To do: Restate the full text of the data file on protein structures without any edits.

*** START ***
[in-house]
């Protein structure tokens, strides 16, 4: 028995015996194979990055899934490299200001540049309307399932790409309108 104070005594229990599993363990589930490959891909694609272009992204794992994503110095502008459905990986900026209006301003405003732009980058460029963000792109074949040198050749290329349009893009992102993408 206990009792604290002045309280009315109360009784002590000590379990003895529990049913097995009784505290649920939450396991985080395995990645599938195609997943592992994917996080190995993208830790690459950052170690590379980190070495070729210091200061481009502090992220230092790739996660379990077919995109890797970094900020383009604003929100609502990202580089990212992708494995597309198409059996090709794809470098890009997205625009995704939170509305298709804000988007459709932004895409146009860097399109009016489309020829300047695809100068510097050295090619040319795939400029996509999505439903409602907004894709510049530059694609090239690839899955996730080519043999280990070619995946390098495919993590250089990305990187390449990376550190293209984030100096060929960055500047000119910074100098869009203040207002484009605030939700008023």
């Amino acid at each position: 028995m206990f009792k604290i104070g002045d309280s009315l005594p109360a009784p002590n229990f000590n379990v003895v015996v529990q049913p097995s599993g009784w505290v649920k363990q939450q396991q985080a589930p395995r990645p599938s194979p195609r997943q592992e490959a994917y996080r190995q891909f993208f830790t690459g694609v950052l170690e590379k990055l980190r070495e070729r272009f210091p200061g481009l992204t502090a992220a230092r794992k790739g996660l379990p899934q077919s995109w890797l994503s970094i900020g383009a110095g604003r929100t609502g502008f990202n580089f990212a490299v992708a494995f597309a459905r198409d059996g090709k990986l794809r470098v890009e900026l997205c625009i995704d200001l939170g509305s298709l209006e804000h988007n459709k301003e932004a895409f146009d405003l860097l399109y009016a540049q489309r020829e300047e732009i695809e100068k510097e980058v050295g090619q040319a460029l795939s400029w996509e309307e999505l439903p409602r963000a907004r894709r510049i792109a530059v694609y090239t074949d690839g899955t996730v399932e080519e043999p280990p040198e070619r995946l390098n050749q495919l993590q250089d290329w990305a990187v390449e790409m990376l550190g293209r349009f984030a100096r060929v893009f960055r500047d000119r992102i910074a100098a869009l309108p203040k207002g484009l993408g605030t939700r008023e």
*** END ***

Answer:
[in-house]
């Protein structure tokens, strides 16, 4: 028995015996194979990055899934490299200001540049309307399932790409309108 104070005594229990599993363990589930490959891909694609272009992204794992994503110095502008459905990986900026209006301003405003732009980058460029963000792109074949040198050749290329349009893009992102993408 206990009792604290002045309280009315109360009784002590000590379990003895529990049913097995009784505290649920939450396991985080395995990645599938195609997943592992994917996080190995993208830790690459950052170690590379980190070495070729210091200061481009502090992220230092790739996660379990077919995109890797970094900020383009604003929100609502990202580089990212992708494995597309198409059996090709794809470098890009997205625009995704939170509305298709804000988007459709932004895409146009860097399109009016489309020829300047695809100068510097050295090619040319795939400029996509999505439903409602907004894709510049530059694609090239690839899955996730080519043999280990070619995946390098495919993590250089990305990187390449990376550190293209984030100096060929960055500047000119910074100098869009203040207002484009605030939700008023």
């Amino acid at each position: 028995m206990f009792k604290i104070g002045d309280s009315l005594p109360a009784p002590n229990f000590n379990v003895v015996v529990q049913p097995s599993g009784w505290v649920k363990q939450q396991q985080a589930p395995r990645p599938s194979p195609r997943q592992e490959a994917y996080r190995q891909f993208f830790t690459g694609v950052l170690e590379k990055l980190r070495e070729r272009f210091p200061g481009l992204t502090a992220a230092r794992k790739g996660l379990p899934q077919s995109w890797l994503s970094i900020g383009a110095g604003r929100t609502g502008f990202n580089f990212a490299v992708a494995f597309a459905r198409d059996g090709k990986l794809r470098v890009e900026l997205c625009i995704d200001l939170g509305s298709l209006e804000h988007n459709k301003e932004a895409f146009d405003l860097l399109y009016a540049q489309r020829e300047e732009i695809e100068k510097e980058v050295g090619q040319a460029l795939s400029w996509e309307e999505l439903p409602r963000a907004r894709r510049i792109a530059v694609y090239t074949d690839g899955t996730v399932e080519e043999p280990p040198e070619r995946l390098n050749q495919l993590q250089d290329w990305a990187v390449e790409m990376l550190g293209r349009f984030a100096r060929v893009f960055r500047d000119r992102i910074a100098a869009l309108p203040k207002g484009l993408g605030t939700r008023e």